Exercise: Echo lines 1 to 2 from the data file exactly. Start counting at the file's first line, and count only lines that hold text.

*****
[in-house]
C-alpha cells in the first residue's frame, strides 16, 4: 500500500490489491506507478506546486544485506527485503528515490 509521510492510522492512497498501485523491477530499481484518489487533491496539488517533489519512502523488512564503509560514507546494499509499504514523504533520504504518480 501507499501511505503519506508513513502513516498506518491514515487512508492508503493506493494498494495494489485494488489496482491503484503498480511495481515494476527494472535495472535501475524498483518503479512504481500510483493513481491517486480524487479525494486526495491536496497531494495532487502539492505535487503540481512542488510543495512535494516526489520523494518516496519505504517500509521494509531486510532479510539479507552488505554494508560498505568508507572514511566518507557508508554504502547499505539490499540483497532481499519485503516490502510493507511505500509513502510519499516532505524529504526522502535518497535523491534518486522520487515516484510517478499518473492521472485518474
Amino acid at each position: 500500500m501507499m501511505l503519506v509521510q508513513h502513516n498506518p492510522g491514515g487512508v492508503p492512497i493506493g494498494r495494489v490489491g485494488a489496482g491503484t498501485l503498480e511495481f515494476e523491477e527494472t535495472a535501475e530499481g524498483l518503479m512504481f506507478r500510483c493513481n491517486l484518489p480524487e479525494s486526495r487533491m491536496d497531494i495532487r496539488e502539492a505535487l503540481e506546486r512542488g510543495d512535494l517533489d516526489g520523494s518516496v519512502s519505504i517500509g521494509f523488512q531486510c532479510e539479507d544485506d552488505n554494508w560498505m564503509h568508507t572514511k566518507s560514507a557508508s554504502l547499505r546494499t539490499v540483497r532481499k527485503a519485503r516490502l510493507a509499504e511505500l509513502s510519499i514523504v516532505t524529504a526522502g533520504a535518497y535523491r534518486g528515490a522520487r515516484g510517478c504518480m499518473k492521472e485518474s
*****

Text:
[in-house]
C-alpha cells in the first residue's frame, strides 16, 4: 500500500490489491506507478506546486544485506527485503528515490 509521510492510522492512497498501485523491477530499481484518489487533491496539488517533489519512502523488512564503509560514507546494499509499504514523504533520504504518480 501507499501511505503519506508513513502513516498506518491514515487512508492508503493506493494498494495494489485494488489496482491503484503498480511495481515494476527494472535495472535501475524498483518503479512504481500510483493513481491517486480524487479525494486526495491536496497531494495532487502539492505535487503540481512542488510543495512535494516526489520523494518516496519505504517500509521494509531486510532479510539479507552488505554494508560498505568508507572514511566518507557508508554504502547499505539490499540483497532481499519485503516490502510493507511505500509513502510519499516532505524529504526522502535518497535523491534518486522520487515516484510517478499518473492521472485518474